Four signs that you're stressing too much and how to stop it.



How many times have you said you’re fine when you’re not?

I’m fine; or as Aerosmith perfectly described in their 1989 track F***ed up, Insecure, Neurotic, Emotional. Only we’re not in 1989, so let’s start taking responsibility for what’s going on inside so we can live bolder, more confident lives all round. Who’s with me?!

I can’t promise this will mean a stress free 2017, but here’s my handy guide to notice if you’re stressing too much and how to get back on track to being a happier and more confident you.

1. You’re a master of the scroll.


Studies have revealed correlations between low self-esteem, depression, body dysmorphia and social media use. I love social media, you name it I’ve scrolled it, but scrolling leads to increases anxiety and other negative emotions like jealousy.

If you want to stop feeding your self-comparison gremlin here’s what to do:

  • STOP SCROLLING!!

  • Step away from the phone. Put it in a box if you have to.

  • Logout of all your social feeds

  • Set an alarm for 2 hours (yes 2 hours!) and do not go back to the scroll until the alarm goes off.

Now make this a daily practice, ideally switching off your phone at least one hour before you go to bed.

2. You have difficulty getting off to sleep.


If you struggle with getting to sleep, you’re not alone. According to a sleep study conducted by Oxford University and the Royal Society for Public Health 40% of people aren’t getting enough sleep.

With 54% of the public saying they have felt stressed from poor sleep, so here’s how to increase your chances of a good nights kip.

  • Roll lavender oil on the base of your feet and place socks on before slipping into bed. Warm feet have been proven indicators for quick sleep onset and lavender has been used for years as a relaxing flower remedy.

  • Use the 4-7-8 breathing technique championed by Dr Andrew Weil and many others. Here's how to do it:

➢ Put your tongue behind your front teeth and keep it there for the whole exercise.

➢ Exhale fully through your mouth, it should be a gentle but full exhalation so you can hear the breath leaving your body

➢ Close your mouth and breathe in through the nose for a count of four

➢ Hold your breath for a count of seven

➢ Open your mouth and exhale for a count of eight.

➢ Repeat this for a total of four breaths.

3. Your mind feels like a washing machine, churning over the same thoughts.


We’ve all been there, the worry of something that occupies every moment like some horrid fun sponge. The work deadline, a girl or guy who hasn’t text back, marriage, break ups. Lets face it, life happens.

Why not try stopping the churning with stress-reduction program Mindfulness-Based Stress Reduction (MBSR) by Jon Kabat-Zinn. Jon suggests:

  • Find a safe, quiet space. Somewhere you will be comfortable and not disturbed.

  • Observe the moment you are in, as it is. You do not have to clear your mind of thoughts, you become the observer. The goal is to pay attention, without judgement.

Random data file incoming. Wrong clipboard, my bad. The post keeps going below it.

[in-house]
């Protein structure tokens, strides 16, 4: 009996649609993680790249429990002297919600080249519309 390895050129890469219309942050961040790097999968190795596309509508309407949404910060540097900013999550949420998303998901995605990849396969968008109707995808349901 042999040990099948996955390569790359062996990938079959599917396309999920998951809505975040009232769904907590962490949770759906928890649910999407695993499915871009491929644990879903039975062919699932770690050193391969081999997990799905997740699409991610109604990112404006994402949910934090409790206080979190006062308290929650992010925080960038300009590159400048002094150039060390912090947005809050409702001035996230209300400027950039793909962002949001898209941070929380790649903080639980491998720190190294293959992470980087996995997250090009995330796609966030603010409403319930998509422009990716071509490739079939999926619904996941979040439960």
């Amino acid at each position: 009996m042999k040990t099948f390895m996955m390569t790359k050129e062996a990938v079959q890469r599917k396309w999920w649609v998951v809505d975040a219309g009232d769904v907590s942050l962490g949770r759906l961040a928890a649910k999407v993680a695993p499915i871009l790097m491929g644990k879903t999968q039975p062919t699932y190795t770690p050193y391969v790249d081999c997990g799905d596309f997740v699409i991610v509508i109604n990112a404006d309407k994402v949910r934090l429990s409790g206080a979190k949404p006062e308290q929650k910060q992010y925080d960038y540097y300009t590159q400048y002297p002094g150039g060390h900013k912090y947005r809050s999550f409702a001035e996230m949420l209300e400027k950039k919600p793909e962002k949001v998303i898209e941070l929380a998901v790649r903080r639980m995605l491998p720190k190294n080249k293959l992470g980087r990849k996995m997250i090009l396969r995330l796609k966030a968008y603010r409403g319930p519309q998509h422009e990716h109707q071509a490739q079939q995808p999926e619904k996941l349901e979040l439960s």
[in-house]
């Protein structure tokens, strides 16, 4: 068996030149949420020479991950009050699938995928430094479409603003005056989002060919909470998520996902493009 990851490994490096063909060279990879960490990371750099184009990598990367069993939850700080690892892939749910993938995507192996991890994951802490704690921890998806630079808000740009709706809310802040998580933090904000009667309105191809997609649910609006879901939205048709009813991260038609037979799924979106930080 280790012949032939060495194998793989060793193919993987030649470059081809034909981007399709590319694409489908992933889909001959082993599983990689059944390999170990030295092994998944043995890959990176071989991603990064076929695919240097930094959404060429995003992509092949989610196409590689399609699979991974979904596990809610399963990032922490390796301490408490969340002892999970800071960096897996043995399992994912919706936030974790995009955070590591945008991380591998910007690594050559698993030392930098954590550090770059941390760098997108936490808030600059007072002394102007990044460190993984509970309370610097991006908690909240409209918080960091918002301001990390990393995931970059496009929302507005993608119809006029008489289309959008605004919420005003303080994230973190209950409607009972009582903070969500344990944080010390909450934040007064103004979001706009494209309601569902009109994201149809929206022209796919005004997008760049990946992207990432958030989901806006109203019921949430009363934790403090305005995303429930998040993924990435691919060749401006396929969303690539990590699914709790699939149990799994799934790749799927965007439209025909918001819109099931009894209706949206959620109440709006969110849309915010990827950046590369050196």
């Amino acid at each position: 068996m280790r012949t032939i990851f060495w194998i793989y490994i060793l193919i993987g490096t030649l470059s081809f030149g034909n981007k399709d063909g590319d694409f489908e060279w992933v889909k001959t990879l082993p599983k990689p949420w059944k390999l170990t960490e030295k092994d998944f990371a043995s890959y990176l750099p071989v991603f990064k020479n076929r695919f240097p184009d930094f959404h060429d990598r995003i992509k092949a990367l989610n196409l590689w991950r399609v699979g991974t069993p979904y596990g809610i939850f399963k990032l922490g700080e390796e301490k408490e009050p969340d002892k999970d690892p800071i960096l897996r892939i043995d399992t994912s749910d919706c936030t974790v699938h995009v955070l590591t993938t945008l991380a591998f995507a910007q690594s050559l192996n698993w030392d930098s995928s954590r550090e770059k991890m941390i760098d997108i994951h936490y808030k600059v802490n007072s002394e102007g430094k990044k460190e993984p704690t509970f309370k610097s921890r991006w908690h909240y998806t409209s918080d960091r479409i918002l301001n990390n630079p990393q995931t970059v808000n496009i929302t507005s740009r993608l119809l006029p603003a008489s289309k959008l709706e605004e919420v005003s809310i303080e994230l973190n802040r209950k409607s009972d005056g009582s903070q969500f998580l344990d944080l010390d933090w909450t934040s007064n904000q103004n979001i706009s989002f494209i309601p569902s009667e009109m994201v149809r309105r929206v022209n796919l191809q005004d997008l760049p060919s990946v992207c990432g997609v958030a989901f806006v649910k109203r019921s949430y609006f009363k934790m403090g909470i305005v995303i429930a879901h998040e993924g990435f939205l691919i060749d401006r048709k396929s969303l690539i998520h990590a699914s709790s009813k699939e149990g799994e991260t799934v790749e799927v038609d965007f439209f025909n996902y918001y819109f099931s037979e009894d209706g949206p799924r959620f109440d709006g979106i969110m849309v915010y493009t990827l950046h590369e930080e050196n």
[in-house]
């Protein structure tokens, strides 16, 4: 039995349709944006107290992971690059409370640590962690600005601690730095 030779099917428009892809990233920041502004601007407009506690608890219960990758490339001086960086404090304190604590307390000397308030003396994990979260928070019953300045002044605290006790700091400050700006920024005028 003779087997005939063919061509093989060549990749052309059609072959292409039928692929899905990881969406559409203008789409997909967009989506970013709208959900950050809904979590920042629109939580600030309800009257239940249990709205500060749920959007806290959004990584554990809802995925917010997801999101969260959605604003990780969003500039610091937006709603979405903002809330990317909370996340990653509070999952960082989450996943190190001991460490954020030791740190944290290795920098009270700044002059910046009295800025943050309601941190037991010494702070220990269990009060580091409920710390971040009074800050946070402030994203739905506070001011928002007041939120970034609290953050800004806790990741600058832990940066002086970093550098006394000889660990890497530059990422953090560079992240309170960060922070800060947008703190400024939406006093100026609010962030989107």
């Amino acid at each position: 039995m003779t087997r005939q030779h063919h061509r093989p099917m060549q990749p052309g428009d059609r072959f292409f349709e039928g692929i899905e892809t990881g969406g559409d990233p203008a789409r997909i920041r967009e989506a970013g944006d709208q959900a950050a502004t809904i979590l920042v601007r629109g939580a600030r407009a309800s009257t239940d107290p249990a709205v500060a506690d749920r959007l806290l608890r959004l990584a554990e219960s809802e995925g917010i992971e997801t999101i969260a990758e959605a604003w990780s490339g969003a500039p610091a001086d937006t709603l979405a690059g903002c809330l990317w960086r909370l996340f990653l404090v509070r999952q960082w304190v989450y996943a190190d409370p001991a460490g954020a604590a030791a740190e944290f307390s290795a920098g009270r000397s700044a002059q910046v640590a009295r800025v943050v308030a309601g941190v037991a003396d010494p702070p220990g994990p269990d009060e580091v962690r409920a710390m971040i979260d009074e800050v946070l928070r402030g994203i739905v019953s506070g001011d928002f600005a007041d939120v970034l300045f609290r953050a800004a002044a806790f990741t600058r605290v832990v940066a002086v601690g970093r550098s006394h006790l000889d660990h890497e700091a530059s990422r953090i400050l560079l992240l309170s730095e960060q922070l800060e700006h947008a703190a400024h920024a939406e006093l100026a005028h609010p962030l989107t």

• If judgement pops up, let it roll by and take your focus back to the present moment. The way you feel supported as you sit, tastes you have in your mouth, things you can see, how your breath feels as it enters and leaves your body.

  • Be kind to your mind, if it wanders, thank it for trying to help you, but bring it back to the present moment. Part of the practice is recognising when your mind wanders and actively bringing it back to focus.

Try doing this for 10 minutes a day.

4. Your eating patterns have changed.


Harvard Health Publication says that stress can shut down appetite in the short term, leading to weight loss. Stress causes the adrenal glands to release fight or flight hormones which temporarily shut down your need to eat. Coming to think of it that must be why I’ve never seen anyone fleeing a lion with a happy meal tucked under their arm.

Prolonged stress has the opposite effect on your system with the release of cortisol, which amongst other functions, increases appetite. If you stay in a continued state of stress your cortisol levels don’t drop, leaving you reaching for the Krispy Kremes.

Seeing as a total of 11.7 million working days were lost to stress in 2015/16 I would say many people’s stress levels are not going anywhere.

Here's how to combat stress eating:

  • Eat only when you’re hungry.

  • Avoid the office sweet treats by keeping healthy low fat, low sugar snacks to hand. I know it’s hard but those sugar spikes and afternoon lows are just no good.

  • Avoid intense exercise as this can increase cortisol levels.

  • Take classes in Tai Chi or Yin Yoga to get your exercise endorphin hit, whilst lowering cortisol and stress levels.

Keeping track of sleeping, eating and thought patterns should help you de-stress and leave you feeling bold, confident and awesome. Now get out there and slay the rest of 2017!

A version of this was posted on the Inspire by Psycle blog which you can also see here

#Stress #Howto #Sleep #Eating #Overeating #Mobile #Scrolling #Depression #wellbeing #wellness #meditation #breathing

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East London, UK | Rachael (at)welfordwellbeing.com | 07912 638 966

© 2019 Rachael Welford

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